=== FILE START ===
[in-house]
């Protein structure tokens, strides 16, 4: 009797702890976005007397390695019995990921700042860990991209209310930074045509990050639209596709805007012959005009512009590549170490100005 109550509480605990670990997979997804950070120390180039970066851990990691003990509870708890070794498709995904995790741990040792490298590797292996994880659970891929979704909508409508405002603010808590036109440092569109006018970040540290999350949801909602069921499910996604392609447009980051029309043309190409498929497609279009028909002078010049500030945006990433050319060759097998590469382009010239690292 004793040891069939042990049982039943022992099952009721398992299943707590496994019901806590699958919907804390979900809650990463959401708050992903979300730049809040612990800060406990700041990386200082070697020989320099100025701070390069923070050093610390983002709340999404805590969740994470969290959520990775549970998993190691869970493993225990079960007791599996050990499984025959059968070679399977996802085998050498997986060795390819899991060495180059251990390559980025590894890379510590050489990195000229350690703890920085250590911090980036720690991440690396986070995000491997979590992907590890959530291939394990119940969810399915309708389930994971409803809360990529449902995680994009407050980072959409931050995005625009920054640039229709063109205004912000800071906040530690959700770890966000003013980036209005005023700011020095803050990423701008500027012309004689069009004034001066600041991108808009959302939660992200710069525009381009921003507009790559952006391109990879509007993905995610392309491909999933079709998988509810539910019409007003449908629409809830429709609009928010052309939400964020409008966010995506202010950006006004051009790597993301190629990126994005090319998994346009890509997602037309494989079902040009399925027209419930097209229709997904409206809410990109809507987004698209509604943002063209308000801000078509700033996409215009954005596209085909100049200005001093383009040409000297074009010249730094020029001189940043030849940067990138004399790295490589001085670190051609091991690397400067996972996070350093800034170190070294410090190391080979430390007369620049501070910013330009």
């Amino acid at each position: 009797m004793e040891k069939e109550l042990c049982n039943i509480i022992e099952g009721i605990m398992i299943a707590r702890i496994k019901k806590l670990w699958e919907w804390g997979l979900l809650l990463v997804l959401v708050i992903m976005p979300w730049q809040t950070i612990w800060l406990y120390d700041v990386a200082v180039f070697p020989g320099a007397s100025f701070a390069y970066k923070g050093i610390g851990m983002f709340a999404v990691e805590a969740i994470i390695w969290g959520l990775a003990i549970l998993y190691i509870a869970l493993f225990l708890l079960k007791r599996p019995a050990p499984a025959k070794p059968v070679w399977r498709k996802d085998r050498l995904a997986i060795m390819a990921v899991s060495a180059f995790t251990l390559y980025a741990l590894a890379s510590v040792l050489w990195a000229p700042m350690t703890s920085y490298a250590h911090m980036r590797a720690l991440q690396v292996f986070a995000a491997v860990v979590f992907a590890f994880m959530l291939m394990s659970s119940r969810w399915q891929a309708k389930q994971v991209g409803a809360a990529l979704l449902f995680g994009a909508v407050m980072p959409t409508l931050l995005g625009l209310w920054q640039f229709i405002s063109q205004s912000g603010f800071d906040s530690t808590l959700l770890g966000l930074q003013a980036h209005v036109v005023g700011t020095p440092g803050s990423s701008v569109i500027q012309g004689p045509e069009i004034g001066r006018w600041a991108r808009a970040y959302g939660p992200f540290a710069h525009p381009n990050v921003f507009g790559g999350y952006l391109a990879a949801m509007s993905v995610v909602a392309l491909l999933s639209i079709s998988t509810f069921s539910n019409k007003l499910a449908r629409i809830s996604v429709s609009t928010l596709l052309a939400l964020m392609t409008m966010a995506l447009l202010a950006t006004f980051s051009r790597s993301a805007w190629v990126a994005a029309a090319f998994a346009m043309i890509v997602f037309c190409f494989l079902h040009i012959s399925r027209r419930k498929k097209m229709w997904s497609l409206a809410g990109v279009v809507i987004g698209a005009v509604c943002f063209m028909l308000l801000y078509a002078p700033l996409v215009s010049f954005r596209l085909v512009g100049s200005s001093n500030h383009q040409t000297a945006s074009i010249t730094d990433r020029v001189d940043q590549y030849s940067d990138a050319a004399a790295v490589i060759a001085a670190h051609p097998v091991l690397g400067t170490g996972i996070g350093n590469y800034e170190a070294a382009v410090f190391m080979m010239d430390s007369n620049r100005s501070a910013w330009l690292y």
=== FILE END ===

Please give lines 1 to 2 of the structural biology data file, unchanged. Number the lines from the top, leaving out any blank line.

[in-house]
């Protein structure tokens, strides 16, 4: 009797702890976005007397390695019995990921700042860990991209209310930074045509990050639209596709805007012959005009512009590549170490100005 109550509480605990670990997979997804950070120390180039970066851990990691003990509870708890070794498709995904995790741990040792490298590797292996994880659970891929979704909508409508405002603010808590036109440092569109006018970040540290999350949801909602069921499910996604392609447009980051029309043309190409498929497609279009028909002078010049500030945006990433050319060759097998590469382009010239690292 004793040891069939042990049982039943022992099952009721398992299943707590496994019901806590699958919907804390979900809650990463959401708050992903979300730049809040612990800060406990700041990386200082070697020989320099100025701070390069923070050093610390983002709340999404805590969740994470969290959520990775549970998993190691869970493993225990079960007791599996050990499984025959059968070679399977996802085998050498997986060795390819899991060495180059251990390559980025590894890379510590050489990195000229350690703890920085250590911090980036720690991440690396986070995000491997979590992907590890959530291939394990119940969810399915309708389930994971409803809360990529449902995680994009407050980072959409931050995005625009920054640039229709063109205004912000800071906040530690959700770890966000003013980036209005005023700011020095803050990423701008500027012309004689069009004034001066600041991108808009959302939660992200710069525009381009921003507009790559952006391109990879509007993905995610392309491909999933079709998988509810539910019409007003449908629409809830429709609009928010052309939400964020409008966010995506202010950006006004051009790597993301190629990126994005090319998994346009890509997602037309494989079902040009399925027209419930097209229709997904409206809410990109809507987004698209509604943002063209308000801000078509700033996409215009954005596209085909100049200005001093383009040409000297074009010249730094020029001189940043030849940067990138004399790295490589001085670190051609091991690397400067996972996070350093800034170190070294410090190391080979430390007369620049501070910013330009």